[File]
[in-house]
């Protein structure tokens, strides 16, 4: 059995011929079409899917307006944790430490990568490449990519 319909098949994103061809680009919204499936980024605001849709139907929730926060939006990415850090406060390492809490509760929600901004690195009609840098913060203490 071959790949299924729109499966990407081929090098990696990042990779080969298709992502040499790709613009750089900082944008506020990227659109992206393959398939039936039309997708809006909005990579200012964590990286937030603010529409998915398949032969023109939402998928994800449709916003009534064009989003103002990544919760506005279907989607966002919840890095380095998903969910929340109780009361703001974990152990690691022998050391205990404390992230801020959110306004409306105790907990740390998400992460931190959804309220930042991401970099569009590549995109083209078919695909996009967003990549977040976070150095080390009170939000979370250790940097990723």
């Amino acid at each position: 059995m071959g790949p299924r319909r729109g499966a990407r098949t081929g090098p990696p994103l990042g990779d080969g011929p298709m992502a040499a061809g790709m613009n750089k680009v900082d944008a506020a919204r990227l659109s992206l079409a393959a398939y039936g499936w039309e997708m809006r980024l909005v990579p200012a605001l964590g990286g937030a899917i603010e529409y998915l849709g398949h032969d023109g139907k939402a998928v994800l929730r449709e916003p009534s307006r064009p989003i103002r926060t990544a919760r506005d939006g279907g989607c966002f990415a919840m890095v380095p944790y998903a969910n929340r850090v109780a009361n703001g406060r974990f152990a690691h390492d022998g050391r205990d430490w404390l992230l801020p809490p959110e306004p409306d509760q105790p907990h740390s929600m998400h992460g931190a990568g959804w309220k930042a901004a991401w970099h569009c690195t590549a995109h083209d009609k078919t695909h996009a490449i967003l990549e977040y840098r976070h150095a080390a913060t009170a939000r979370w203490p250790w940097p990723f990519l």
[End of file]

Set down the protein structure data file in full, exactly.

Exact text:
[in-house]
């Protein structure tokens, strides 16, 4: 059995011929079409899917307006944790430490990568490449990519 319909098949994103061809680009919204499936980024605001849709139907929730926060939006990415850090406060390492809490509760929600901004690195009609840098913060203490 071959790949299924729109499966990407081929090098990696990042990779080969298709992502040499790709613009750089900082944008506020990227659109992206393959398939039936039309997708809006909005990579200012964590990286937030603010529409998915398949032969023109939402998928994800449709916003009534064009989003103002990544919760506005279907989607966002919840890095380095998903969910929340109780009361703001974990152990690691022998050391205990404390992230801020959110306004409306105790907990740390998400992460931190959804309220930042991401970099569009590549995109083209078919695909996009967003990549977040976070150095080390009170939000979370250790940097990723």
């Amino acid at each position: 059995m071959g790949p299924r319909r729109g499966a990407r098949t081929g090098p990696p994103l990042g990779d080969g011929p298709m992502a040499a061809g790709m613009n750089k680009v900082d944008a506020a919204r990227l659109s992206l079409a393959a398939y039936g499936w039309e997708m809006r980024l909005v990579p200012a605001l964590g990286g937030a899917i603010e529409y998915l849709g398949h032969d023109g139907k939402a998928v994800l929730r449709e916003p009534s307006r064009p989003i103002r926060t990544a919760r506005d939006g279907g989607c966002f990415a919840m890095v380095p944790y998903a969910n929340r850090v109780a009361n703001g406060r974990f152990a690691h390492d022998g050391r205990d430490w404390l992230l801020p809490p959110e306004p409306d509760q105790p907990h740390s929600m998400h992460g931190a990568g959804w309220k930042a901004a991401w970099h569009c690195t590549a995109h083209d009609k078919t695909h996009a490449i967003l990549e977040y840098r976070h150095a080390a913060t009170a939000r979370w203490p250790w940097p990723f990519l």